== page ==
Even though it’s the shortest month of the year, February sure is packed with pleasure. We’ve barely passed the half-way mark and we’ve already enjoyed the Super Bowl, the Grammy Awards, Mardi Gras and Valentine’s Day. Now we’re heading into President’s Day Weekend and we still have the Oscars to look forward to next Sunday. February just gives, gives and then gives some more.
And as if those major events and holidays aren’t enough to warm our souls during this wee winter month, the annual Sports Illustrated Swimsuit Issue came out on Tuesday. I know it’s steeped in controversy (what do scantily clad women have to do with a sports magazine?) and it sets the feminist movement back by decades (where have you gone, Gloria Steinem?), but I’ve always been fascinated by the SI Swimsuit Issue’s role in popular culture. So sue me.
Curiously, the first Swimsuit Issue was published the year I was born, so it’s easy for me to remember what anniversary they’re celebrating.
Many years ago, during my first year as a media buyer/planner at Leo Burnett, I received a “save-the-date” card for the annual Sports Illustrated Swimsuit Issue luncheon. I’m not sure if they still do it, but back then the magazine would invite advertisers to partake in a fancy meal and meet the swimsuit models. As you might imagine, this was a highly coveted invitation. (The other great invites at the time were for Parade magazine’s Halloween Party, the “Surfin’ U.S. News” bash, and the Sunset magazine luncheon where they served crab legs, sourdough bread and Napa Valley wines.) But when all my colleagues got their actual invitations to the Swimsuit Issue luncheon that year, my in-box remained empty. I was devastated. Thankfully, my SI sales rep took pity on me and ultimately got me on the list.
The cover model that year (for the third consecutive time) was Elle MacPherson. I’d never seen anyone more beautiful in my life. In heels she was my height (I’m 6’2″) and she couldn’t have been more gracious as she stood for hours posing for photos with overly enthusiastic media supervisors from Dewar’s Scotch and lecherous brand managers from Turtle Wax. I still have the photo I had taken with her. I intended to send it out as my Christmas card one year with the pun caption, “Know Elle” but I never made that happen.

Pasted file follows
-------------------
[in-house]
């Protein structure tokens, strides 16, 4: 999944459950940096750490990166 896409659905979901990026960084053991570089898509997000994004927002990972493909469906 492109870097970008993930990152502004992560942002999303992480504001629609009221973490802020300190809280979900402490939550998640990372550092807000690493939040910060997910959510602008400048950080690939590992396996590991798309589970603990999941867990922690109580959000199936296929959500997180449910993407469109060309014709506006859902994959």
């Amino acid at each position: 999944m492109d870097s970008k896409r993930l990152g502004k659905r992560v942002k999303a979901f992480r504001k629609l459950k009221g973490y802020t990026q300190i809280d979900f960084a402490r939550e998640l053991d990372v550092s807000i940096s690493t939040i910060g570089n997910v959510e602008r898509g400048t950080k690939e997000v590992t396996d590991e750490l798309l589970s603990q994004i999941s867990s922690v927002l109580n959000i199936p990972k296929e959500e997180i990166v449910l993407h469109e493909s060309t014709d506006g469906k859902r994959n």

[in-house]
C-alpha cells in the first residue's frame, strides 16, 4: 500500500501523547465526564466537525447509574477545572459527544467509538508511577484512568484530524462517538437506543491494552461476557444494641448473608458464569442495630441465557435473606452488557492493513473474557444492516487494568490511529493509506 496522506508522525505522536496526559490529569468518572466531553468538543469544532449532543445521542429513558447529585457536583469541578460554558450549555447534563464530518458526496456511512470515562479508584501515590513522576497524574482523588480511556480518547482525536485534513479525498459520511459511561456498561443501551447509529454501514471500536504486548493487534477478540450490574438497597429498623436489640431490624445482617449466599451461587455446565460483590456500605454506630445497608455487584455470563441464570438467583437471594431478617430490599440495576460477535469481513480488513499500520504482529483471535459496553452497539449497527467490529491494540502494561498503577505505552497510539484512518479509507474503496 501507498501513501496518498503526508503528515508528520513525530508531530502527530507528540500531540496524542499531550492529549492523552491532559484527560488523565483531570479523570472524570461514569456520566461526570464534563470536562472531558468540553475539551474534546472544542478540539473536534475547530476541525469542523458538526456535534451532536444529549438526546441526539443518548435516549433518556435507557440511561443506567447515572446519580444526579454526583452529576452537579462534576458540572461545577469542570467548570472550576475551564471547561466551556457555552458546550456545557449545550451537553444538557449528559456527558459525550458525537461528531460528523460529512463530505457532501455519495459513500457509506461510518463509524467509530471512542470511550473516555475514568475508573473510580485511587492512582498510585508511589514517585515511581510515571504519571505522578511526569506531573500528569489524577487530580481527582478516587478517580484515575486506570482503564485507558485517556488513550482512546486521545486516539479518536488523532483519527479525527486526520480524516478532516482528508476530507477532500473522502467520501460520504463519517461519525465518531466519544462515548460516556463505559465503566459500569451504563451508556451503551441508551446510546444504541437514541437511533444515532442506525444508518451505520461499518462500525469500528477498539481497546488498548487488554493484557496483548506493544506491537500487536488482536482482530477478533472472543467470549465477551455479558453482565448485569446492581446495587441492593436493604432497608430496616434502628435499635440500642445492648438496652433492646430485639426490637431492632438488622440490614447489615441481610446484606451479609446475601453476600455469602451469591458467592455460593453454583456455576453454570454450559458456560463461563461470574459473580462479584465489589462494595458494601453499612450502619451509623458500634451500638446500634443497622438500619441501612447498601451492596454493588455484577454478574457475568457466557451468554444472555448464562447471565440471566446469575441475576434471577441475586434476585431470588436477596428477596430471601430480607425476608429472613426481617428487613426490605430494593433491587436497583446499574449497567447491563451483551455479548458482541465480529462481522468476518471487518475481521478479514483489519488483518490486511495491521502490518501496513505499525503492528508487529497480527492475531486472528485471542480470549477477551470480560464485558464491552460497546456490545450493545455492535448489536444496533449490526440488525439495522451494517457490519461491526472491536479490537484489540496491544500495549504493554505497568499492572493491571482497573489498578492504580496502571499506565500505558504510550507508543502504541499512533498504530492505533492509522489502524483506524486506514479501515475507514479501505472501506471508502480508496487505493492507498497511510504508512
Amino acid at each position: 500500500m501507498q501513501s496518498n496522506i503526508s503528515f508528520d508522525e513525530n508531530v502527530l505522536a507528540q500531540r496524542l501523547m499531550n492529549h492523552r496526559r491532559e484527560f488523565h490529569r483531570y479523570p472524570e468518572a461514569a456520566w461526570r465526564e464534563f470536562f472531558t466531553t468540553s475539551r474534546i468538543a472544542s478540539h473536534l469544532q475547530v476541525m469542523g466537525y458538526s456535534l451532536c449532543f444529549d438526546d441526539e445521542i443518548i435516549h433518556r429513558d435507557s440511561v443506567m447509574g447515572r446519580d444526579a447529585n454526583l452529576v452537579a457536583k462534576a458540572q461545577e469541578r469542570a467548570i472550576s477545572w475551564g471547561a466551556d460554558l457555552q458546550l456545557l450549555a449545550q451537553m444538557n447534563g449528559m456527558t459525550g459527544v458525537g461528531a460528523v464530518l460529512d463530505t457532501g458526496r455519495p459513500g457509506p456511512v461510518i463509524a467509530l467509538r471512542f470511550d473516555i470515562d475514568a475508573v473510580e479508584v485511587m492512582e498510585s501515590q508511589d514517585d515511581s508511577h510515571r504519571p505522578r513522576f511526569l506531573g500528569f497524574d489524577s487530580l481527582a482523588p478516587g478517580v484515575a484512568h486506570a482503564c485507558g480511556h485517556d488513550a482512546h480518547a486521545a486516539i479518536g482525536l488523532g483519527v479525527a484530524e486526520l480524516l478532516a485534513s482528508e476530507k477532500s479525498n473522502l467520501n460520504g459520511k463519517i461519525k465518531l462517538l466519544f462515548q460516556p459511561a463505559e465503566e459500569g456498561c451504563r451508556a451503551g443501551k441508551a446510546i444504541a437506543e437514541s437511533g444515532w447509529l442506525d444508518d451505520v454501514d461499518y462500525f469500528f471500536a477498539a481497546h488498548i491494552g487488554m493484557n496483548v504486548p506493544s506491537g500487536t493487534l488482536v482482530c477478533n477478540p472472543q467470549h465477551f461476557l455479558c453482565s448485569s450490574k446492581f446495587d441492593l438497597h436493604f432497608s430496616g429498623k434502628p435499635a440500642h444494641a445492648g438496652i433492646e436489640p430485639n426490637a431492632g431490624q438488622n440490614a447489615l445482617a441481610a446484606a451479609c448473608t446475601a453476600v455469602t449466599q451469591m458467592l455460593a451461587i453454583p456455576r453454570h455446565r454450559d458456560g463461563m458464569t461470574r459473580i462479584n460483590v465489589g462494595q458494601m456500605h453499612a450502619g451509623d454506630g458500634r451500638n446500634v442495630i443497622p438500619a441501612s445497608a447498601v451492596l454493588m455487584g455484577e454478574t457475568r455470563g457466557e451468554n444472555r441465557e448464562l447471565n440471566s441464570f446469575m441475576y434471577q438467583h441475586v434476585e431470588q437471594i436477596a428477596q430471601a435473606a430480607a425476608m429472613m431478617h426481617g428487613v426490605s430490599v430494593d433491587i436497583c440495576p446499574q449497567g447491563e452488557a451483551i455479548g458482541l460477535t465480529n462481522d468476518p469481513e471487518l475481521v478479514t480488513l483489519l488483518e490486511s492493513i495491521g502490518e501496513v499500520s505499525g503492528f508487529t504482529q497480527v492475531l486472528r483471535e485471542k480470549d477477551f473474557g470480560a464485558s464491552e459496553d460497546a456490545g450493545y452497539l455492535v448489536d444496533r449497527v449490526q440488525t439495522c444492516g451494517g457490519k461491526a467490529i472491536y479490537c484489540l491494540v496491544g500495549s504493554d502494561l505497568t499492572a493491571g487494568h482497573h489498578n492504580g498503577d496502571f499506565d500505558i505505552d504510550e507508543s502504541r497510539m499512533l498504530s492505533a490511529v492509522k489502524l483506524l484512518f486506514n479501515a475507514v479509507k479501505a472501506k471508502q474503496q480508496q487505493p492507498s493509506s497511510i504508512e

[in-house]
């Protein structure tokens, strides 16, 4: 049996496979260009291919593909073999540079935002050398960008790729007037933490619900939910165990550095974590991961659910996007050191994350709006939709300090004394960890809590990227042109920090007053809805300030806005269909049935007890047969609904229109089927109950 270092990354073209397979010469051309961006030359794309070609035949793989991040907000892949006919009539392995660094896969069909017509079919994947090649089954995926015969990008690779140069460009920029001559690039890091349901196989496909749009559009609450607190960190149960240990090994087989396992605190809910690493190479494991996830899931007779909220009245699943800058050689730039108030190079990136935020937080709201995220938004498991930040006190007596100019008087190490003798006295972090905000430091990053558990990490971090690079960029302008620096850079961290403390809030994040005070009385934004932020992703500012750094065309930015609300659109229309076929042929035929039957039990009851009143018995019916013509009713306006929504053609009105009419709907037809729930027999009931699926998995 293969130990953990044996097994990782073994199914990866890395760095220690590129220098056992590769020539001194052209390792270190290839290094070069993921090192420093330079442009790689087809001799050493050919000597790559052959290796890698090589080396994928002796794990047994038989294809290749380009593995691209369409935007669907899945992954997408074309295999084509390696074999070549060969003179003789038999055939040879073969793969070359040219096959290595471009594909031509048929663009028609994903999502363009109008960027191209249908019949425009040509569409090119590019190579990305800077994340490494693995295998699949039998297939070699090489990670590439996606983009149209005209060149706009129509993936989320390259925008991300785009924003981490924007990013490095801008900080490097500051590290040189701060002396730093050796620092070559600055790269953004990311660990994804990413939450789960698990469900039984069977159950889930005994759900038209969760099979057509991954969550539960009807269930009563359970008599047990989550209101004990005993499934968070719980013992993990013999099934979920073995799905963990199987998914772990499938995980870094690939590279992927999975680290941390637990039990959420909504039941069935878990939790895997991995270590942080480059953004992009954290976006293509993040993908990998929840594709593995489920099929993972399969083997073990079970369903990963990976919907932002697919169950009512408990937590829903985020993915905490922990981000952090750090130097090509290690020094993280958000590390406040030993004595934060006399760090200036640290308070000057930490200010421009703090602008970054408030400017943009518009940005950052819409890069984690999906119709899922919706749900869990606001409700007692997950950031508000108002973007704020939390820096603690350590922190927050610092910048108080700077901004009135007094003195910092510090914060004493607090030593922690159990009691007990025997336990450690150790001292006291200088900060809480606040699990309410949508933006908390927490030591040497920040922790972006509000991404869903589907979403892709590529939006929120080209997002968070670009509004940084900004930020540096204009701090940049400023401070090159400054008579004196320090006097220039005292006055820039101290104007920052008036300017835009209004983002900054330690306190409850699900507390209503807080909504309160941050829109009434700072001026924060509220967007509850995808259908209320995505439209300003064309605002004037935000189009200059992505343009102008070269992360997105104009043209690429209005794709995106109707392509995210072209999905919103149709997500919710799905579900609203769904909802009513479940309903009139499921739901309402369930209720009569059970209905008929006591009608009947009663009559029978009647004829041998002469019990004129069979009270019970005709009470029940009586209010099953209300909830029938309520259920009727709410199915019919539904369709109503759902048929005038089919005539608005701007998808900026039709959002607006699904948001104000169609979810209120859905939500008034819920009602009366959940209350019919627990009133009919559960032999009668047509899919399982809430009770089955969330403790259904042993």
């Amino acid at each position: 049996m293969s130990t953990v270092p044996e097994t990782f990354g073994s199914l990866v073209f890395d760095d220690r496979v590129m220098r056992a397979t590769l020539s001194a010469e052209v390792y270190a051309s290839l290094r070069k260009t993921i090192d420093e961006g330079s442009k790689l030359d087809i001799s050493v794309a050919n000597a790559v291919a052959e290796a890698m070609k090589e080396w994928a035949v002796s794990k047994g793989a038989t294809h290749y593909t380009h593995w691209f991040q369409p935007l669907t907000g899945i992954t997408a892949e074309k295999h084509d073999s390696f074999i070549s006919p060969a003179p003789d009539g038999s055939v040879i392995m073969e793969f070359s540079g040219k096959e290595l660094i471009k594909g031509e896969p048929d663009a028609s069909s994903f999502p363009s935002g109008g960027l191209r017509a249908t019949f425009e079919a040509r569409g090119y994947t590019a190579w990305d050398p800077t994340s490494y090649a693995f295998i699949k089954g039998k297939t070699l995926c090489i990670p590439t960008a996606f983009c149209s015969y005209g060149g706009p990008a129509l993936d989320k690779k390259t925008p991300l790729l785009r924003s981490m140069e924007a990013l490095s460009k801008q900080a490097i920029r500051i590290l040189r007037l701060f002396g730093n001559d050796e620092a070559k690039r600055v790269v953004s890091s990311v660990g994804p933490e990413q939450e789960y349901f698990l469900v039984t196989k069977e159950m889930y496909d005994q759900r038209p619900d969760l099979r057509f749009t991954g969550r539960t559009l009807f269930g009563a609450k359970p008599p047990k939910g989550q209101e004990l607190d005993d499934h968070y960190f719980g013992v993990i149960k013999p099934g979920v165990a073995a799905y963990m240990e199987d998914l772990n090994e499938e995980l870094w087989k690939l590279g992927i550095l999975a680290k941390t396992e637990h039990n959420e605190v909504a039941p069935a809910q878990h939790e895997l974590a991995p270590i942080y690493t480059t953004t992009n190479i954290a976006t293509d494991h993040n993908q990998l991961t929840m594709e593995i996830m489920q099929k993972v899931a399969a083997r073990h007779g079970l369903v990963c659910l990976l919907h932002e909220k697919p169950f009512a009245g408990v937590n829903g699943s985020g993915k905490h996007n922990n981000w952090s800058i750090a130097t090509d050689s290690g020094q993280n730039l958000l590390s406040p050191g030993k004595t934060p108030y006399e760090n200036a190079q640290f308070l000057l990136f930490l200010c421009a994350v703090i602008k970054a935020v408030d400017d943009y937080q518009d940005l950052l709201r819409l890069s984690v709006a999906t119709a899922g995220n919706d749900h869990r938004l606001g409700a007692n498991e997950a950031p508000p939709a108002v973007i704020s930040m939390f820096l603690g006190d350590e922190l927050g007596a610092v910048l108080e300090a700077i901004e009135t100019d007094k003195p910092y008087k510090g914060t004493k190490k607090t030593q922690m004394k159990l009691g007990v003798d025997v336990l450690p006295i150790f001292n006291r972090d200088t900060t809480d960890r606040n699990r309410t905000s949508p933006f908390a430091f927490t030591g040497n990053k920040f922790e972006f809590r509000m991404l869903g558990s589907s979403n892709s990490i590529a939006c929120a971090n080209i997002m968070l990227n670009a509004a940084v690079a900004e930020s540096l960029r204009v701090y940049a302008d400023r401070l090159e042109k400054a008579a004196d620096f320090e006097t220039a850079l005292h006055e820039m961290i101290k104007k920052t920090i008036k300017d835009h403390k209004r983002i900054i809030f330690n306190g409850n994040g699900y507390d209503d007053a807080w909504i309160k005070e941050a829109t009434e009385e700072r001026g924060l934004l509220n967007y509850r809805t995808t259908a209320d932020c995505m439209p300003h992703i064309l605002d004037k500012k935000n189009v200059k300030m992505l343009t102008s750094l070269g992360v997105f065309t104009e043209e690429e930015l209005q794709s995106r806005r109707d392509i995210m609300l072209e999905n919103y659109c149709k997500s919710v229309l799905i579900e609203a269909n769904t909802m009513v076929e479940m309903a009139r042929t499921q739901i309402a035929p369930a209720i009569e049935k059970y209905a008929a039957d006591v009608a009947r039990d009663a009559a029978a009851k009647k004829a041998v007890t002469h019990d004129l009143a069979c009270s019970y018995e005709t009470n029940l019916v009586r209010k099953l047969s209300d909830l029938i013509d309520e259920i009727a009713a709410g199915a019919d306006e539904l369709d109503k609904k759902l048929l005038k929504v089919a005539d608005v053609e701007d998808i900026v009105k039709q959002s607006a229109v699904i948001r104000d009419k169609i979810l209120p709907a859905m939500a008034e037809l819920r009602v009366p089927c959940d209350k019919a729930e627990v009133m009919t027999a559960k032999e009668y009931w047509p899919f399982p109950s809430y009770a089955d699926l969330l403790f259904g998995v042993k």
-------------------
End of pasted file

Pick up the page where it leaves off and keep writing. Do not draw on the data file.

The following year was the 25th anniversary of the Swimsuit Issue franchise and Kathy Ireland graced the cover. I was once again invited to the luncheon and Kathy signed my copy of the magazine and wrote, “you melt my heart” and drew a little heart on the yellow bikini top she wore in the photograph. I thought I was extra special until I learned that she wrote that same message on everyone’s magazine that year. That said, I still have the issue.
For the past several years, David Letterman has revealed the cover of the Swimsuit Issue on his show the night before it went on sale. My Peoples Choice
That night, Dave revealed that Kate Upton adorns the cover of the Sports Illustrated Swimsuit issue for the second year in a row (although that news broke online before Letterman announced it.) Inside the magazine, Kate poses on the continental ice sheets of Antarctica, in one case wearing nothing but a pair of Bogner snow boots and a strategically placed crocheted scarf. Awards office window overlooks the stage door of the Ed Sullivan Theater where Dave tapes The Late Show. Paparazzi gather outside the door each day to photograph the comings and goings of Letterman’s guests, so I’ve been trained to crane my neck and check out who the hubbub is all about when I hear the screams and shouts from the street. This past Monday I watched a bevy of supermodels in tight dresses make their way through flashing lights and into the black door.
Congratulations, Kate. You melt my heart.
Today’s Poll: What’s your favorite thing about February?
Sports Illustrated Swimsuit Issue